After I retired and moved to a new-to-me community that didn’t have a large military presence, that all changed — drastically. Two outdoor square ranges within 100+ miles; one with highly controlled access and strict usage rules, and the other busy all the time with a cross-section of shooters from every discipline imaginable; at no time was the range not jumping with people, sunrise to sunset. Initially, no indoor range at all, and once one finally opened, severe restrictions on use such as no holster presentations, movement, or target types other than stationary paper from 2-ish to 17 yards.

        Finally made a few friends who had access to large swaths of agricultural land where impromptu ranges could be safely set-up and used regularly, but before that, it had been a long 10-15 years of square-range-only public access ranges, and this lack of “flexible” ranges definitely affected my skills. Although it was a poor second choice, during this time I began to compete in local and regional IDPA and IPSC matches just to get some multi-target and run-N-gun practice with my defensive pistols.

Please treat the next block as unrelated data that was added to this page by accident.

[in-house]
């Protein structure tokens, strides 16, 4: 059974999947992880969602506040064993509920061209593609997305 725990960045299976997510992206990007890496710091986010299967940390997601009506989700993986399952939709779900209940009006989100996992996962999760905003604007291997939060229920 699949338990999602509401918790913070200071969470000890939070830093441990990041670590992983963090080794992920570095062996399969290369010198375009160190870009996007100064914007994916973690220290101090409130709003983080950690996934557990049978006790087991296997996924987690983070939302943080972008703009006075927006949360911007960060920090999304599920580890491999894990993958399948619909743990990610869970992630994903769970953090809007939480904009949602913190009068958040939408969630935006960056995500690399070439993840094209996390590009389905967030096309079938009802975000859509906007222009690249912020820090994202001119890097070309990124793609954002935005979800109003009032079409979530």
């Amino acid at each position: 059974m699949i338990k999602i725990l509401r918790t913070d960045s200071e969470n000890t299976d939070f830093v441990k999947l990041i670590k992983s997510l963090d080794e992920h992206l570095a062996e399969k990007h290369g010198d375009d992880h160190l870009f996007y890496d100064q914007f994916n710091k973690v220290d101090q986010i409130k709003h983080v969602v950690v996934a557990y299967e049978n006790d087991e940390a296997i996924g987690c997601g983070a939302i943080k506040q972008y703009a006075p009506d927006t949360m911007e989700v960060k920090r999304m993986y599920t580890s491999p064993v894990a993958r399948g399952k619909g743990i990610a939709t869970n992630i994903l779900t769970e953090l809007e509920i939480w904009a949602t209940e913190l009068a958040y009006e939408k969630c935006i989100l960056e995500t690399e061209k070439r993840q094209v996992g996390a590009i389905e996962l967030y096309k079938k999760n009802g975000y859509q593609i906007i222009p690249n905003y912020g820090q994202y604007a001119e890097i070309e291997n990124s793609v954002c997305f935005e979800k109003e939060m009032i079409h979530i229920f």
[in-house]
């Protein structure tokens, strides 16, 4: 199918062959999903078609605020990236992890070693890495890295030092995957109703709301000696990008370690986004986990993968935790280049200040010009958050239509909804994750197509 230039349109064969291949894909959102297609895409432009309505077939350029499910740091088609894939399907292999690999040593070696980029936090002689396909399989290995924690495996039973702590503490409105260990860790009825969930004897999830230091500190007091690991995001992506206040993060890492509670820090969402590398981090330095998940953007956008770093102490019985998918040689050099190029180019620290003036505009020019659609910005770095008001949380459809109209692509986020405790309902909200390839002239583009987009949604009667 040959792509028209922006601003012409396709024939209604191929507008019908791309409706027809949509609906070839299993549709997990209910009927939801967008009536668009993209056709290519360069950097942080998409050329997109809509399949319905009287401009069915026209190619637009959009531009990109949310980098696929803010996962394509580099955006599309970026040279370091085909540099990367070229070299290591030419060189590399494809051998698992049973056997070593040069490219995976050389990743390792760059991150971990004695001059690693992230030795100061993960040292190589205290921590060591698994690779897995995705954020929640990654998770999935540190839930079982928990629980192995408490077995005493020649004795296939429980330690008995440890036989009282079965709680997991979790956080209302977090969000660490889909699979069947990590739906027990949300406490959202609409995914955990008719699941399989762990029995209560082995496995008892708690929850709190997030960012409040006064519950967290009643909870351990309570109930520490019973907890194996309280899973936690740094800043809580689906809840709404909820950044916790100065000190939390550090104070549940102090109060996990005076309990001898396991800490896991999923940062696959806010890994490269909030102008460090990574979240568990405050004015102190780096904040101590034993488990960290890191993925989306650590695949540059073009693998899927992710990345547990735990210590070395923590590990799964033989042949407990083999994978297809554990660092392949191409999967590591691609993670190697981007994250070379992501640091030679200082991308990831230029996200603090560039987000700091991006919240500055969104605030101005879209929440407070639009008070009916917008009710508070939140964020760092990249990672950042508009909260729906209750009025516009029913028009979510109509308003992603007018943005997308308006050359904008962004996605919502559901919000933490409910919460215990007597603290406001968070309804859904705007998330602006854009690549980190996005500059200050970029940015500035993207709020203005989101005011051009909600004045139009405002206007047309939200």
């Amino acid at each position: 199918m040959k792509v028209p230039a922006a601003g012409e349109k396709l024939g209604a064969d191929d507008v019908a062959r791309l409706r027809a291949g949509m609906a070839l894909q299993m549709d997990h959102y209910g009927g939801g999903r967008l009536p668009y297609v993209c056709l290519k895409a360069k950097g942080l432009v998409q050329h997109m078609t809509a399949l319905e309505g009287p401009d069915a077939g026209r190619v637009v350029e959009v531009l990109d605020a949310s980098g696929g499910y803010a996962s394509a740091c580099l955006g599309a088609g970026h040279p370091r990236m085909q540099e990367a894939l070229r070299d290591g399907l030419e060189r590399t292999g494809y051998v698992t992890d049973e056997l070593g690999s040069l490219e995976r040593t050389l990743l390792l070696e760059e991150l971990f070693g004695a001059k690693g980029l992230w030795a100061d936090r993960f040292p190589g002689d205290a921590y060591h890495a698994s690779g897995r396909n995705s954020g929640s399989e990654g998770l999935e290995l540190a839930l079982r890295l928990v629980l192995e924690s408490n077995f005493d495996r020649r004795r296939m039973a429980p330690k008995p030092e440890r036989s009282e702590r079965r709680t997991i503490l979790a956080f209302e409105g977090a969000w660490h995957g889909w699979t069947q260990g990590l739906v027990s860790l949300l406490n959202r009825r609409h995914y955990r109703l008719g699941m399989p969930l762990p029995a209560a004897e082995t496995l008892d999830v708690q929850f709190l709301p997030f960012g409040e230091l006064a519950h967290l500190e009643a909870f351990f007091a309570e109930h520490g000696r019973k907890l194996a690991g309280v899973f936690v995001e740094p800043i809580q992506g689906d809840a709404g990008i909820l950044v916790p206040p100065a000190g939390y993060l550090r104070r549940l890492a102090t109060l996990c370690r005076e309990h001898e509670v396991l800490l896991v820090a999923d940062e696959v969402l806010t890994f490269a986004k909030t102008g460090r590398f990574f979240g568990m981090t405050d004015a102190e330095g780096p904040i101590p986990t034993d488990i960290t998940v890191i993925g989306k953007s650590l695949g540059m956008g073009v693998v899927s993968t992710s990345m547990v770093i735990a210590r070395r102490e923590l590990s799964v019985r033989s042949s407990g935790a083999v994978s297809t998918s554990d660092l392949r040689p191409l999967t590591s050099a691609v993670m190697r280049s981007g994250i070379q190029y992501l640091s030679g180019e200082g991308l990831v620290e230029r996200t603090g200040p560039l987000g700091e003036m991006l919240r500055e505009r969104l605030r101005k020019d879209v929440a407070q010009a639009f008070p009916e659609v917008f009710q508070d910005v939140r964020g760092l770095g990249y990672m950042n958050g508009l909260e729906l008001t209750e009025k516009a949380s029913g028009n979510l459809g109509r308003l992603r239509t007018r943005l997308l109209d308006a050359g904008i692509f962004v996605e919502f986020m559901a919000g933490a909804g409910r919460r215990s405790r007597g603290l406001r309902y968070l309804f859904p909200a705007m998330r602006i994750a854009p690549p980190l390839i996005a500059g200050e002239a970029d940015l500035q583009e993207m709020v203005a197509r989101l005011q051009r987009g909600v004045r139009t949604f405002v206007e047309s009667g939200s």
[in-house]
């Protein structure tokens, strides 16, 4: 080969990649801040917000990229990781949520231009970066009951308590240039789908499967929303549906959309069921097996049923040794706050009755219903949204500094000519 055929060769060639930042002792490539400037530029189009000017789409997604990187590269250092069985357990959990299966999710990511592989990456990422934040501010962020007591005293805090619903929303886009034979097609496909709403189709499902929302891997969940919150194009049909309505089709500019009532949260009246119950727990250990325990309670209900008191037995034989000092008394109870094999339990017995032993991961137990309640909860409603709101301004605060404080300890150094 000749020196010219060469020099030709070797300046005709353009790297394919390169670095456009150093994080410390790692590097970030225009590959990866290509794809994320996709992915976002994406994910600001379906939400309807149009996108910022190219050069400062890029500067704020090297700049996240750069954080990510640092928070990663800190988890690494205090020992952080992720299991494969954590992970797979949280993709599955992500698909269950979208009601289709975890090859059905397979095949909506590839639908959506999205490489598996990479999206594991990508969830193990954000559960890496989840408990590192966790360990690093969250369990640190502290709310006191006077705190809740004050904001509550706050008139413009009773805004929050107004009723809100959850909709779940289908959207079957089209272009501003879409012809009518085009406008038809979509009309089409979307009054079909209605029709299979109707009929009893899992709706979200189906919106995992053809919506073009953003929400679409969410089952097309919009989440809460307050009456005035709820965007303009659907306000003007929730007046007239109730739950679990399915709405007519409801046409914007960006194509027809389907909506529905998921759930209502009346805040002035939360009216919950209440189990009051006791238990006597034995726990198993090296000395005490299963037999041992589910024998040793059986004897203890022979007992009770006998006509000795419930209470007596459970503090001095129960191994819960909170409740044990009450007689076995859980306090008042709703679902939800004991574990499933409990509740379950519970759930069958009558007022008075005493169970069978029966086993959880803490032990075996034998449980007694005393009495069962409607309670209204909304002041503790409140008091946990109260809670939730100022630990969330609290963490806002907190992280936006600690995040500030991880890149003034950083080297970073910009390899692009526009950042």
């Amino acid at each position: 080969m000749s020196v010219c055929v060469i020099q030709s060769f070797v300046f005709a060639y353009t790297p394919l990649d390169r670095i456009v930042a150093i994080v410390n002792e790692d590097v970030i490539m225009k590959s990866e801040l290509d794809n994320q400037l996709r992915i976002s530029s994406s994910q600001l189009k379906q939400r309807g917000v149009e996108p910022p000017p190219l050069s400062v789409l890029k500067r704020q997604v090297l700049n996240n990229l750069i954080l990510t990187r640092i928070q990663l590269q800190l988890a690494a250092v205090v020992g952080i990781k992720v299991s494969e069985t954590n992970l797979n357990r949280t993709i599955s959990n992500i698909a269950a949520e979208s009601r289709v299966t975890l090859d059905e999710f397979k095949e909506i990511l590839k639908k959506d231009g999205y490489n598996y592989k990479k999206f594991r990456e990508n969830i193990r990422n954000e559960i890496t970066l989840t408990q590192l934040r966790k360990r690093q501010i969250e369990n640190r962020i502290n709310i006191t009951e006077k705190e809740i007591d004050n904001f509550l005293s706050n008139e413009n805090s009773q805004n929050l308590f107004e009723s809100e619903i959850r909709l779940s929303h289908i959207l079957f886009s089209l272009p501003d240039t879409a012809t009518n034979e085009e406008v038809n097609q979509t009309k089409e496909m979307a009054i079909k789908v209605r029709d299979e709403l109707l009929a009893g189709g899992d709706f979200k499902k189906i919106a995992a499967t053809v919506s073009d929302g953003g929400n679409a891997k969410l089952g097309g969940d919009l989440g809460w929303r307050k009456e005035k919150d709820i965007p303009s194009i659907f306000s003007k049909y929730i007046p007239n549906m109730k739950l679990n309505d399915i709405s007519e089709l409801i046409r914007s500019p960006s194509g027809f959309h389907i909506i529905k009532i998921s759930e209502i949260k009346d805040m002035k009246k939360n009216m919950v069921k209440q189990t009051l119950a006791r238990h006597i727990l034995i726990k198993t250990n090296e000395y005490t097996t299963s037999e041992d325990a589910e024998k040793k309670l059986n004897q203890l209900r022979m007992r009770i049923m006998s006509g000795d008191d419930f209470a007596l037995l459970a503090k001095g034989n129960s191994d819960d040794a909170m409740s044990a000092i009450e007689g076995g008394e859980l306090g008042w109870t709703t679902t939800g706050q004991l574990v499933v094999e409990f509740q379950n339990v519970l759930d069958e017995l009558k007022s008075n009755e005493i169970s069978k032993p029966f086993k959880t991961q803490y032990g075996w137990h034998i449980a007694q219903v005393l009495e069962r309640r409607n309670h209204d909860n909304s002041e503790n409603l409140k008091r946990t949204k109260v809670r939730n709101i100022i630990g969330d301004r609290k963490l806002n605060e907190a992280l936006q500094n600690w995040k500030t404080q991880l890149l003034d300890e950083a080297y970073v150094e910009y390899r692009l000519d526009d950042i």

So, in summary — flex ranges are nice if you have that option, but lots of people simply don’t.

      • I know darn well it is not the same, but airsoft, paintball, pellet and shotgun clay games are a good substitute.

        I try to go to GSSF and IDPA matches. At home I use airsoft in my finished basement. I can practice shooting and moving with a pellet repeater. Its hard find people, but I try to get group to play paintball. Finally this year I started shooting 5 stand and field clays.

        None of these are the same but you have to do with what you have available.

    • I agree. Developing advanced skills is great, and great fun, but real life situations are too varied and too fluid for a typical concealed carrier to get ahead of it all with just what limited training they can get. Navy SEALS, ok, but Joe Blow? Square targets are fine for most of what’s going to make the difference. Besides, awareness, avoidance and de-escalation are your best first defenses, none of which has anything to do with a gun range.

      • “Besides, awareness, avoidance and de-escalation are your best first defenses, none of which has anything to do with a gun range.”

        Quoted for emphasis. Great points.

  2. What comedy.

    In these politically correct times finding a place to shoot at all is a miracle, at any expense and travel time . Many of us have either dry fire or “no rapid fire” as training options. Perhaps the tactical experts of the world should focus on self defense training which can be done in ones living room .